Hillsborough County tore down a home today to build up a community.
The county's code enforcement department has been conducting a sweep in Orient Park since April 2, identifying vacant, abandoned and generally trashy homes, said Carol Michel, spokeswoman for the county.
The sweep is part of a program called Operation Fight the Blight in which the code enforcement department identifies areas of blight in the county and cleans them up by writing code violations and condemning homes. Homes are torn down as funding allows.
The home at 6520 E. 26th Ave., which was torn down today, had been condemned.
The county will spend a month in Orient Park and has so far identified 21 homes to be listed for condemnation, said Bill Langford, a supervisor for the county's code enforcement department.
The impact on the community runs deeper than the removal of an ugly home, Langford said.
"It brings back a sense of pride, removes blight, criminal activity and vagrants," Langford said. "The community gets a feeling that government is here to help."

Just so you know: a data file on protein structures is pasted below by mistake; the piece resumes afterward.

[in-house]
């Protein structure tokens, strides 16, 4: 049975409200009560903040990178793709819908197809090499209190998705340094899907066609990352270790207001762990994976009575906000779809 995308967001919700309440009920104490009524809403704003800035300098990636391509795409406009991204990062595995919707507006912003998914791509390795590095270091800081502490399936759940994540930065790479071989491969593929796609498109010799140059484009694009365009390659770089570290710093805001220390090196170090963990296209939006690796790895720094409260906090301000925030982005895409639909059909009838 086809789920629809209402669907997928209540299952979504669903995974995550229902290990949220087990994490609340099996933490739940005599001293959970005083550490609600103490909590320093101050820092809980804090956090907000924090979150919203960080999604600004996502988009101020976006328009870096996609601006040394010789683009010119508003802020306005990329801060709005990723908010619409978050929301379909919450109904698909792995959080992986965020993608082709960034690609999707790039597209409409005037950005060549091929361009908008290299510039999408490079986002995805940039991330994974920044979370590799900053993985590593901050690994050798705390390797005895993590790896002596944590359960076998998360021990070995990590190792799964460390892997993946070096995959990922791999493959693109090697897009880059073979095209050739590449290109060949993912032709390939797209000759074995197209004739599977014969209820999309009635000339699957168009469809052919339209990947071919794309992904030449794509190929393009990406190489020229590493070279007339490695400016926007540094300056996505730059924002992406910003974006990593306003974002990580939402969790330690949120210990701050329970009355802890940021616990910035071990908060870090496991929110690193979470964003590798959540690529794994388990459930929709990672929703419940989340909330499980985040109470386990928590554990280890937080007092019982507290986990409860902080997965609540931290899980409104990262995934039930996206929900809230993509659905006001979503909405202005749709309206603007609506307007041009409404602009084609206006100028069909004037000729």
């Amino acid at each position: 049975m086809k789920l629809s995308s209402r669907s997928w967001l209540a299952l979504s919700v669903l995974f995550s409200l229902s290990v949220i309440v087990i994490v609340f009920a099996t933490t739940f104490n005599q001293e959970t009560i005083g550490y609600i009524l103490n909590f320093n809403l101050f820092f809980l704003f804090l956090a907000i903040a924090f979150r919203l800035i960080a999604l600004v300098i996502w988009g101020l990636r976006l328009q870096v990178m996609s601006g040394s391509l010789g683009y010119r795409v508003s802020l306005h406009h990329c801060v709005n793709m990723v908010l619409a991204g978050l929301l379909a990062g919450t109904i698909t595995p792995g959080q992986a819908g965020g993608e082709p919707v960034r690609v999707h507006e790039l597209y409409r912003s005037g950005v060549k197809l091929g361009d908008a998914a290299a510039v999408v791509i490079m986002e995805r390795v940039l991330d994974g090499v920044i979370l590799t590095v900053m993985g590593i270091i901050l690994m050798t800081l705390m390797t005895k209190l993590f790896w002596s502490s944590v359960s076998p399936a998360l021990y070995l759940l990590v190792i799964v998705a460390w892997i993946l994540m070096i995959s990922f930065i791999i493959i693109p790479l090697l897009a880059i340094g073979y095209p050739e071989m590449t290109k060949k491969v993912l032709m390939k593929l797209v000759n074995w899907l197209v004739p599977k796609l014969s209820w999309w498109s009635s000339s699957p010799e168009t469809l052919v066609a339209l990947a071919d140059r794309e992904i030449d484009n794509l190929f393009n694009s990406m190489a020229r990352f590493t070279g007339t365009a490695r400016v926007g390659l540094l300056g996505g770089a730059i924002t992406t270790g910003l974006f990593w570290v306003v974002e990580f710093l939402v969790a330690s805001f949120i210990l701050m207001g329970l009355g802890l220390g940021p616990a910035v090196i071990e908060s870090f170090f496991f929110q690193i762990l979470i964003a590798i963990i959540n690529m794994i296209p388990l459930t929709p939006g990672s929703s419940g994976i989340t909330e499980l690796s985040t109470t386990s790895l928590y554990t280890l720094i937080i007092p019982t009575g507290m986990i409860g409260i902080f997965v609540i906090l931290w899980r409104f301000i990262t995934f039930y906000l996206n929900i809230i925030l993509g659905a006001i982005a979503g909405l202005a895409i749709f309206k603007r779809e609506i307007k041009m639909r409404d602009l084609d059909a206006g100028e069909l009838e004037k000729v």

The program is funded through community development block grants.
The operation includes a makeshift neighborhood dump where residents can drop trash, TVs, tires and other items before they get cited and fined.
Residents who haven't cleaned up by the end of the operation will be cited.
The county hasn't decided where it will focus next but is looking at Town and Country, Gibsonton and Dover.
"It depends on when we do our assessment, which one needs it most," Langford said.
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